Engineering Majors The engineering majors prepare students to help solve many exciting and demanding problems including important global issues related to energy and the environment, as well as the development of new devices, products and materials. Students work with advanced computer simulations and modern, well-equipped laboratories that provide exciting and valuable hands-on experience. Mission Statement The mission of the engineering programs at Central Michigan University is to: - Provide an environment that encourages intense interaction between and among faculty and students. - Provide instruction that enables students to move from theoretical concepts into practical applications. - Create graduates who are capable of succeeding in the job market or advanced studies. Program Educational Objectives for Electrical Engineering The electrical engineering program has the following expectations for our graduates in the first several years following graduation: 1. Our graduates will be technically competent in electrical engineering 2. Our graduates will function as team members who think critically, communicate effectively, and demonstrate initiative and self-motivation. 3. Our graduates will be actively involved in their profession and engaged in lifelong learning activities in electrical engineering or related fields. 4. Our graduates will exhibit high levels of professionalism and professional ethics. Electrical Engineering Student Outcomes By the time of graduation from the Electrical Engineering Program, students are expected to have: 1. an ability to apply knowledge of mathematics, science and engineering; 2. an ability to design and conduct experiments, as well as to analyze and interpret data; 3. an ability to design a system, component, or process to meet desired needs within realistic constraints such as economic, environmental, social, political, ethical, health and safety, manufacturability, and sustainability; 4. an ability to function in multidisciplinary teams; 5. an ability to identify, formulate and solve engineering problems; 6. an understanding of professional and ethical responsibility; 7. an ability to communicate effectively; 8. the broad education necessary to understand the impact of engineering solutions in a global, economic, environmental, and societal context; 9. a recognition of the need for and an ability to engage in life-long learning; 10. a knowledge of contemporary issues; 11. an ability to use the techniques, skills and modern engineering tools necessary for engineering practice; 12. an ability to apply advanced mathematics including multivariate calculus, differential equations, linear algebra, complex variables, and discrete mathematics; 13. a knowledge of probability and statistics, including electrical engineering applications; 14. a knowledge of basic sciences, computer science, and engineering sciences necessary to analyze and design complex electrical and electronic devices, software, and systems containing hardware and software components.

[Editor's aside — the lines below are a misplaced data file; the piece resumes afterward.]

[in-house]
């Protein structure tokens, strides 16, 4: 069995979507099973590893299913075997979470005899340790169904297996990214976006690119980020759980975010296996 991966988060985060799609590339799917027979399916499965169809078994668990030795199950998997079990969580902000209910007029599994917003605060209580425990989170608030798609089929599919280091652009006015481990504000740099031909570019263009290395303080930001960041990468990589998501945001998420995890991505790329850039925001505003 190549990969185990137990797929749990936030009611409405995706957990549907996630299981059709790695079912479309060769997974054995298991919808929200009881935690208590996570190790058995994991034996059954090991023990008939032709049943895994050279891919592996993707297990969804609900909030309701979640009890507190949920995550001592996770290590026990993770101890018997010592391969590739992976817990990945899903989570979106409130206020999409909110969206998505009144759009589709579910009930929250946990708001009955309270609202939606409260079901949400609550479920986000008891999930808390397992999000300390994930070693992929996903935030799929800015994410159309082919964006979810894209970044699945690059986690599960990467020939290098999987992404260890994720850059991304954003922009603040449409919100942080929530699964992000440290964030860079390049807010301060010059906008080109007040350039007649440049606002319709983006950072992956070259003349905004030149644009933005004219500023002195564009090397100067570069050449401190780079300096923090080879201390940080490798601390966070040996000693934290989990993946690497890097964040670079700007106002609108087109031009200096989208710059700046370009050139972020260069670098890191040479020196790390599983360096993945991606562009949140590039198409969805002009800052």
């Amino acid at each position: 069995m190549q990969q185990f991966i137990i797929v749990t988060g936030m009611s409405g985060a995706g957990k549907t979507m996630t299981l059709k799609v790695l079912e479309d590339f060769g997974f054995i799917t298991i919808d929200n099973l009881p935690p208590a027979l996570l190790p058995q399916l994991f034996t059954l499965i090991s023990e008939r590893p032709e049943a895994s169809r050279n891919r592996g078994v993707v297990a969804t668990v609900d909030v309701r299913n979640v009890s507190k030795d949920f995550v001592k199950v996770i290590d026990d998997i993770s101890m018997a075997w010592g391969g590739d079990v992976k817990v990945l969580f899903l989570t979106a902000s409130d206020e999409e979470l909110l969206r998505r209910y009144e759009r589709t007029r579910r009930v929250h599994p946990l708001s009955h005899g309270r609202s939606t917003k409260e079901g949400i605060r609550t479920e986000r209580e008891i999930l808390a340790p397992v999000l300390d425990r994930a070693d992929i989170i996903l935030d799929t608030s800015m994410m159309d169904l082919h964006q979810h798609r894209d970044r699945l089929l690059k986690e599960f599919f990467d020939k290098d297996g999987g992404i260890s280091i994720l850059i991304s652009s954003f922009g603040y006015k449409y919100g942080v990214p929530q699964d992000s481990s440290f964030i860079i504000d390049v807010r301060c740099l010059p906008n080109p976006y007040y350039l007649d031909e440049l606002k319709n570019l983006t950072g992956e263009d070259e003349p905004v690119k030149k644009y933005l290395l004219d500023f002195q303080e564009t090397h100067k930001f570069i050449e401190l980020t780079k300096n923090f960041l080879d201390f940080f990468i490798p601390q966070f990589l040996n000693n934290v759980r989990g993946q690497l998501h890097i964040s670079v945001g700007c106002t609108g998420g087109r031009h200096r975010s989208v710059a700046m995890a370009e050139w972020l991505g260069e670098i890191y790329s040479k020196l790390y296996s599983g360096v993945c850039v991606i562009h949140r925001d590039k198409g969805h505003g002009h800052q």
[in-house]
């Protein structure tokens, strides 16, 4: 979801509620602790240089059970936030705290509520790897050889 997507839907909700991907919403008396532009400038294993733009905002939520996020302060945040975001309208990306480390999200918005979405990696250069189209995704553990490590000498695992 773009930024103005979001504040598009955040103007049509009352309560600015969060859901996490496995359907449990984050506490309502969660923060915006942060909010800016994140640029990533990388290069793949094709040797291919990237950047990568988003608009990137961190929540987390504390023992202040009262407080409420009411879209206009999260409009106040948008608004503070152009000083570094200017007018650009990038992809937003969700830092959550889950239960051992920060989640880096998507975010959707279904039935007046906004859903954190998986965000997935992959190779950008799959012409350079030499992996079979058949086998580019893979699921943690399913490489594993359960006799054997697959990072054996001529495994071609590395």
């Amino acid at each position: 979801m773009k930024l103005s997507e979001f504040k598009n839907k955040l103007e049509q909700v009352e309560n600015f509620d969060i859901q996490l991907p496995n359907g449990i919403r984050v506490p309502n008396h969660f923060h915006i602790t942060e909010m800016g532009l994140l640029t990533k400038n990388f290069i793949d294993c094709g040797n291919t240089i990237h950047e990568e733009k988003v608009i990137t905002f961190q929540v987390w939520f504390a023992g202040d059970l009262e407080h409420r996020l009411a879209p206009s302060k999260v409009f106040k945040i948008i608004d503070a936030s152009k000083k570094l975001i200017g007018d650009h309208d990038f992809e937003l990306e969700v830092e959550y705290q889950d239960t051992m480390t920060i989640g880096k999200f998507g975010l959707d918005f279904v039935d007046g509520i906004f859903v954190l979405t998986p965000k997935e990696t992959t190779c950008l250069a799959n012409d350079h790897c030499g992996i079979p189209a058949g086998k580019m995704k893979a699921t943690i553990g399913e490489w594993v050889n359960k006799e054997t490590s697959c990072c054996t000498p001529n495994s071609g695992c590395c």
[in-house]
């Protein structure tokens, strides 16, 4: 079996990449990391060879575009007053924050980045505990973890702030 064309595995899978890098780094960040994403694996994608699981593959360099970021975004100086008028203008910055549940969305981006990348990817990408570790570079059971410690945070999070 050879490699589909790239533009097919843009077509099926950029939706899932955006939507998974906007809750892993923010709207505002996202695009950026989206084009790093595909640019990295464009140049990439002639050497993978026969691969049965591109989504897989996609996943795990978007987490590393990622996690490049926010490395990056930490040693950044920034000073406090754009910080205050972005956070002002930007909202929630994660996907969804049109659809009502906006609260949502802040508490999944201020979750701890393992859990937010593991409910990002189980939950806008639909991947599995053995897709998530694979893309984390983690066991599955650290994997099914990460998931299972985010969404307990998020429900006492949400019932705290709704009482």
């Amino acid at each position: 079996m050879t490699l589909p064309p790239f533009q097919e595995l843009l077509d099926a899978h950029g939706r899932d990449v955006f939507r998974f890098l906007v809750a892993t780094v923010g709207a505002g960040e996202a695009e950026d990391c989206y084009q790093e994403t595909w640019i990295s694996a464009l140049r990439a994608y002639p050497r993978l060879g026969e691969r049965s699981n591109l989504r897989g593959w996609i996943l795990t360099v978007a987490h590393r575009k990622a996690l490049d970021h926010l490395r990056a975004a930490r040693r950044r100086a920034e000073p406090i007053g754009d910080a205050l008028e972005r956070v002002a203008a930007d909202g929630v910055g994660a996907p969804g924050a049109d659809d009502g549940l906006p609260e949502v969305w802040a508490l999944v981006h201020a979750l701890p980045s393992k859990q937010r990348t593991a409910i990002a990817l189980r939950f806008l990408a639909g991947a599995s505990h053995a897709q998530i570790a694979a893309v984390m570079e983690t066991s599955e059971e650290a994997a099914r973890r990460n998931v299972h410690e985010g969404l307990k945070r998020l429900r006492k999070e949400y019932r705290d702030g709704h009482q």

Total: 69 semester hours
Required Courses
(57 hours)
EGR 120
Introduction to Engineering
Digital Circuits
EGR 251
Engineering Statics
EGR 290
Circuit Analysis I
EGR 292
Circuit Analysis II
EGR 298
Microelectronic Circuits I
EGR 300
Engineering Economic Analysis
EGR 388
Introduction to Electromagnetics
EGR 390
Computer System Design using HDL
EGR 391
Signal and System Theory
EGR 392
Microelectronic Circuits II
EGR 393
Circuit Lab
EGR 394
Computer Circuit Simulation
EGR 396
Microprocessor Fundamentals
EGR 398
Microelectronics and Computer Lab
EGR 489
Senior Design I
EGR 492
Automatic Control Systems
EGR 496
Communication Systems
EGR 499
Senior Design II
(12 hours)
Select at least 12 hours from the following engineering courses:
Note: Not more than three credits of EGR 437 will count.
EGR 253
Engineering Dynamics
EGR 255
Strength of Materials
EGR 355
Engineering Materials
EGR 356
Thermodynamics I
EGR 358
Fluid Mechanics
EGR 371
Robotics & Automation
EGR 397
Special Topics in Engineering
EGR 437
Directed Research in Engineering
EGR 480
Digital Integrated Circuit Design with FPGAs
EGR 481
Embedded System Design
EGR 482
Design and Organization of Computer Hardware Systems
EGR 484
Digital Signal Processing
EGR 487
Introduction to VLSI Systems
EGR 490
Computer Data Acquisition & Instrumentation
EGR 591
CMOS Circuit Design
EGR 594
Power Electronics